Shaping Edges

There are many ways to create realistic signal edges.

High-speed digital simulations usually begin with a time-domain specification of the driving signal. The specification calls out every moment at which the driving signal, or excitation, should transition. From that data, the simulation then builds a time-domain sequence or subroutine depicting the excitation as a function of time. As the simulation proceeds, it applies edge shaping to each signal transition.

You can think of the edge-shaping process as a linear filtering operation. For example, pass a perfectly square-edged time-domain signal through a Gaussian lowpass filter, and it produces—guess what—Gaussian edges. Each signal edge looks like the integrated form of a Gaussian bell-shaped curve. You may recognize that shape from statistics as the Gaussian error function, erfc(). Set the Gaussian lowpass filter's –3dB bandwidth to 0.33864/T, and it will form signal edges with a 10 to 90% rise and fall time of precisely T. This discussion assumes that you have sufficiently separated the signal-transition points to produce a clear and complete copy of the signal edge's shape at every transition.

If you tear apart your simulator code, you may never find an explicit linear signal-filtering routine. There are many ways to make properly shaped signal edges, but they are each equivalent to some linear filtering operation. In every case, the simulator endows the signal with a frequency-response characteristic of the equivalent lowpass filter you used to create the signal edges.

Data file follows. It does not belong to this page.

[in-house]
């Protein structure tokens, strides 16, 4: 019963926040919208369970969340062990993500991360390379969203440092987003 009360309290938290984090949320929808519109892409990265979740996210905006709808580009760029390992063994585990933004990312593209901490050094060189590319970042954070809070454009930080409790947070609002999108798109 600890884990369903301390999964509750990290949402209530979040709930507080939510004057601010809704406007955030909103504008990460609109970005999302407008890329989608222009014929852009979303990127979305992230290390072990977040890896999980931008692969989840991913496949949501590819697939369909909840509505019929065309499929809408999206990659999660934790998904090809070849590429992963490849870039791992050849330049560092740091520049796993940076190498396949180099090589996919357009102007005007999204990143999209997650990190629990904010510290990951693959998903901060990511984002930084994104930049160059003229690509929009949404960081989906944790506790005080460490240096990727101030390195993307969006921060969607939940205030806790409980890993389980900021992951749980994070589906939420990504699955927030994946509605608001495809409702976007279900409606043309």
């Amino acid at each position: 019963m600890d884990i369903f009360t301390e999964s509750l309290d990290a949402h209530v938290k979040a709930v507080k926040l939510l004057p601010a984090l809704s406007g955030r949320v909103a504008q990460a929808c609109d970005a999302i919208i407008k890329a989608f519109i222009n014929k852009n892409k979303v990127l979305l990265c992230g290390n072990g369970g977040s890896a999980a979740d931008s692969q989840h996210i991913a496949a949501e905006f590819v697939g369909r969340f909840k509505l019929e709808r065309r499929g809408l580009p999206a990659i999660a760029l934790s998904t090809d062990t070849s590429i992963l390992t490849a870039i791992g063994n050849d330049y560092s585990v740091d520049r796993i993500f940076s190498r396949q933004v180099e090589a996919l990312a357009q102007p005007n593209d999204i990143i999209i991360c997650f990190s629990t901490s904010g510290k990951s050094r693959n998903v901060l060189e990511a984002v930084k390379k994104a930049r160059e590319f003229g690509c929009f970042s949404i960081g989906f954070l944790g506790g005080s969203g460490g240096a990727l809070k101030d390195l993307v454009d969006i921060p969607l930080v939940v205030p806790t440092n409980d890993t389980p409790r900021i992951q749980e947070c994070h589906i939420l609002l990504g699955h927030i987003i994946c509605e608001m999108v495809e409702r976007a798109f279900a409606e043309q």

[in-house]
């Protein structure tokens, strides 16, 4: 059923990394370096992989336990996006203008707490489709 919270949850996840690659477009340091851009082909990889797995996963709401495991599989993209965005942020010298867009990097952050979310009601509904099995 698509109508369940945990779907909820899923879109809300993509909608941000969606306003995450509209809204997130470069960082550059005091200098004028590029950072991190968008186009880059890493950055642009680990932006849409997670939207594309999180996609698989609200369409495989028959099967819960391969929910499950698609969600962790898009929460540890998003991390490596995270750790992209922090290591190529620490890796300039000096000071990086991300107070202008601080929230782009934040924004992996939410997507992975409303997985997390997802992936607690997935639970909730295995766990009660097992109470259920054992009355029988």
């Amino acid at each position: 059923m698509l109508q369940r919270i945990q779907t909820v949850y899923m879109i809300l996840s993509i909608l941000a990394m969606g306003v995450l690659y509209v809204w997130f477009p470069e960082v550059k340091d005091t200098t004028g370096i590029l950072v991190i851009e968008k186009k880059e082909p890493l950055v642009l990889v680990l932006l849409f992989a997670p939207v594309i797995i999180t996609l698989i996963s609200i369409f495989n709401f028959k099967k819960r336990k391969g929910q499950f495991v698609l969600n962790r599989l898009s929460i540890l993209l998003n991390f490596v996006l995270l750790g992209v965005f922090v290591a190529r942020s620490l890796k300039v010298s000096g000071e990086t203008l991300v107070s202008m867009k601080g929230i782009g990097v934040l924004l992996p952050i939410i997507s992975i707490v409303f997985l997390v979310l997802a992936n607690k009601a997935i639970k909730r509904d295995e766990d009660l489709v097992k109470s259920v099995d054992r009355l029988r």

Figure 1 plots the frequency response of two popular edge-shaping filters. The 10 to 90% rise and fall time of each filter is 100 psec. The Gaussian filter exhibits a smooth frequency response with little signal power above 10 GHz. The PWL (piecewise-linear) filter retains an unrealistically large amount of signal power above 10 GHz. This situation happens when you use a PWL function in Spice to create a simple linear ramp at each signal edge. Such signals look good on a timing diagram, but they do not represent the spectral qualities of your system.

A PWL edge-shaping filter retains too much signal power at high frequencies.

Figure 1—A PWL edge shaping-filter retains too much signal power at high frequencies.

The single-segment PWL filter has a rectangular, or boxcar, impulse response. When you play a digital signal through a boxcar filter, it creates steps with linear rising and falling edges. If the 10 to 90% rise time is T, then the 0-100% rise time must be 1.25T. That figure is the actual width of the filter's boxcar response, which accounts for its spectral null at 8 GHz. The sharp corners at the beginning and end of each PWL edge account for the extra signal power at very high frequencies. At 12 GHz, the PWL spectrum peaks some 20 dB higher than the Gaussian spectrum.

I avoid single-segment PWL simulation because the PWL edge exaggerates by an order of magnitude the importance of system artifacts around 12 GHz. The PWL edge masks artifacts at 8 GHz because there is no signal energy at 8 GHz to test for such defects. It also vastly overstates crosstalk at high frequencies.

Whenever you need to see details of your actual signal edge shape or spectrum, use a signal-shaping process that properly represents the signals at hand. If you have a record of the actual signal shape or can extract it from an IBIS (input/output-buffer-information) file, use it. In the absence of other information, use a Gaussian shape.